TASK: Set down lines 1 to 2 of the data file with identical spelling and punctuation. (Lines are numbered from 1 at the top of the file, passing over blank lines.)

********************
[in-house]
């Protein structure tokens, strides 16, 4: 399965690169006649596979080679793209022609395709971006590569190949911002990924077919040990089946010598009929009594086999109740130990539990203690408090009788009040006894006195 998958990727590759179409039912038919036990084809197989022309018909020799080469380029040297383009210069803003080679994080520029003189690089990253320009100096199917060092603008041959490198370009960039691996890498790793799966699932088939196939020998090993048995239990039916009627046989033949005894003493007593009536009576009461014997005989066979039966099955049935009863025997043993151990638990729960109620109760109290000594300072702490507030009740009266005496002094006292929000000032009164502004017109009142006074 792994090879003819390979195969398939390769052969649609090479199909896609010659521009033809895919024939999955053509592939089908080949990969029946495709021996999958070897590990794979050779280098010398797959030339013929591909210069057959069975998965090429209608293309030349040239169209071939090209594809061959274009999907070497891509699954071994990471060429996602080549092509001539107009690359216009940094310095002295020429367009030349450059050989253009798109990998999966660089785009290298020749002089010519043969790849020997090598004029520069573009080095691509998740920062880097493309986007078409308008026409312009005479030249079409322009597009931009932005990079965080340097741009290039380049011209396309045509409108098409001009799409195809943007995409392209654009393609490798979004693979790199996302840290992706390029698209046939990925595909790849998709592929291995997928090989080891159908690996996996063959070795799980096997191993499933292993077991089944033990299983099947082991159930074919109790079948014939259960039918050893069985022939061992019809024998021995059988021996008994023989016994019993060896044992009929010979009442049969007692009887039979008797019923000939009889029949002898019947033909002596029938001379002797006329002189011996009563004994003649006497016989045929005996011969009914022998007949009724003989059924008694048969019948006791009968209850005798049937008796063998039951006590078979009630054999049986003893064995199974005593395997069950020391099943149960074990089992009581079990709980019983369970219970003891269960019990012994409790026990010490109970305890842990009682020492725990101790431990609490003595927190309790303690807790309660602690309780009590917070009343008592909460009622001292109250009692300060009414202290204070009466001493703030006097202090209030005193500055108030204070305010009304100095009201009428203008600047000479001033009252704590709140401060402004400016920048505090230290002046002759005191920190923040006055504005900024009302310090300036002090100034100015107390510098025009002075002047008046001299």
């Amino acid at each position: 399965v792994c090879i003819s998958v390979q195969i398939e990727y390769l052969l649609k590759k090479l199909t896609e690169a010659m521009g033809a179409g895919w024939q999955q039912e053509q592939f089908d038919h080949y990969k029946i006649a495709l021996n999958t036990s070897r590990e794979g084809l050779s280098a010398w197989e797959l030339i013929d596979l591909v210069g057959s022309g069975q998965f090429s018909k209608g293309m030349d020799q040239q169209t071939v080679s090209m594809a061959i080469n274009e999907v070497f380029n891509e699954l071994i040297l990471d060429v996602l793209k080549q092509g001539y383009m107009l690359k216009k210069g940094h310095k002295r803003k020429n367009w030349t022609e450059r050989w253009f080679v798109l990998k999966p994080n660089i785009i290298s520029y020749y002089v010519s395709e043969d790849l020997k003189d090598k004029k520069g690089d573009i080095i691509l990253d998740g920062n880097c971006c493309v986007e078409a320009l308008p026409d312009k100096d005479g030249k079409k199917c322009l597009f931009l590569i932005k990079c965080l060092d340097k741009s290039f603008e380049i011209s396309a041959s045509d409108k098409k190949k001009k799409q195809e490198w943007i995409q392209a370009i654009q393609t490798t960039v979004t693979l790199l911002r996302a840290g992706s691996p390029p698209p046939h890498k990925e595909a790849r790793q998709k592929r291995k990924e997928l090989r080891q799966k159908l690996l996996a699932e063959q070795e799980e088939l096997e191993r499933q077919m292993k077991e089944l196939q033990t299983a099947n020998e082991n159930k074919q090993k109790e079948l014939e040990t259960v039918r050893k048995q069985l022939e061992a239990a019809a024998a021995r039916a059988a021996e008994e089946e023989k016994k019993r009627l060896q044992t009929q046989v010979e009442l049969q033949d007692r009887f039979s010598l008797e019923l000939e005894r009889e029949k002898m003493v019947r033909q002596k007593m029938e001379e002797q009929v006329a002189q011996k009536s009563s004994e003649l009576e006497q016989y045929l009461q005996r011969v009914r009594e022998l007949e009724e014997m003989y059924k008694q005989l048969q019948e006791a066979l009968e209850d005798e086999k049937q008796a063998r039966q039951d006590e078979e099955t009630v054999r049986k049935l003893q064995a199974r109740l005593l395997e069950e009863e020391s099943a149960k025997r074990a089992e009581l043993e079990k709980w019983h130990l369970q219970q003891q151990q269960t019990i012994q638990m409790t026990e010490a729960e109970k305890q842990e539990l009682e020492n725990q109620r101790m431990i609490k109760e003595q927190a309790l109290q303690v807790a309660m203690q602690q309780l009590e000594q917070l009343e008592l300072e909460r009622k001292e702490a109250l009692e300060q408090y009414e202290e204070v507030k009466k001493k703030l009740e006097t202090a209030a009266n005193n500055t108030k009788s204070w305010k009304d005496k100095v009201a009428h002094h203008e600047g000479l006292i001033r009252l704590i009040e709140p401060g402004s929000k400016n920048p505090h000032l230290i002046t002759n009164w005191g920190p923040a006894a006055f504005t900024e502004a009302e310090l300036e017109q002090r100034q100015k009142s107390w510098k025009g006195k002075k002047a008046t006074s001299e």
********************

[in-house]
């Protein structure tokens, strides 16, 4: 399965690169006649596979080679793209022609395709971006590569190949911002990924077919040990089946010598009929009594086999109740130990539990203690408090009788009040006894006195 998958990727590759179409039912038919036990084809197989022309018909020799080469380029040297383009210069803003080679994080520029003189690089990253320009100096199917060092603008041959490198370009960039691996890498790793799966699932088939196939020998090993048995239990039916009627046989033949005894003493007593009536009576009461014997005989066979039966099955049935009863025997043993151990638990729960109620109760109290000594300072702490507030009740009266005496002094006292929000000032009164502004017109009142006074 792994090879003819390979195969398939390769052969649609090479199909896609010659521009033809895919024939999955053509592939089908080949990969029946495709021996999958070897590990794979050779280098010398797959030339013929591909210069057959069975998965090429209608293309030349040239169209071939090209594809061959274009999907070497891509699954071994990471060429996602080549092509001539107009690359216009940094310095002295020429367009030349450059050989253009798109990998999966660089785009290298020749002089010519043969790849020997090598004029520069573009080095691509998740920062880097493309986007078409308008026409312009005479030249079409322009597009931009932005990079965080340097741009290039380049011209396309045509409108098409001009799409195809943007995409392209654009393609490798979004693979790199996302840290992706390029698209046939990925595909790849998709592929291995997928090989080891159908690996996996063959070795799980096997191993499933292993077991089944033990299983099947082991159930074919109790079948014939259960039918050893069985022939061992019809024998021995059988021996008994023989016994019993060896044992009929010979009442049969007692009887039979008797019923000939009889029949002898019947033909002596029938001379002797006329002189011996009563004994003649006497016989045929005996011969009914022998007949009724003989059924008694048969019948006791009968209850005798049937008796063998039951006590078979009630054999049986003893064995199974005593395997069950020391099943149960074990089992009581079990709980019983369970219970003891269960019990012994409790026990010490109970305890842990009682020492725990101790431990609490003595927190309790303690807790309660602690309780009590917070009343008592909460009622001292109250009692300060009414202290204070009466001493703030006097202090209030005193500055108030204070305010009304100095009201009428203008600047000479001033009252704590709140401060402004400016920048505090230290002046002759005191920190923040006055504005900024009302310090300036002090100034100015107390510098025009002075002047008046001299």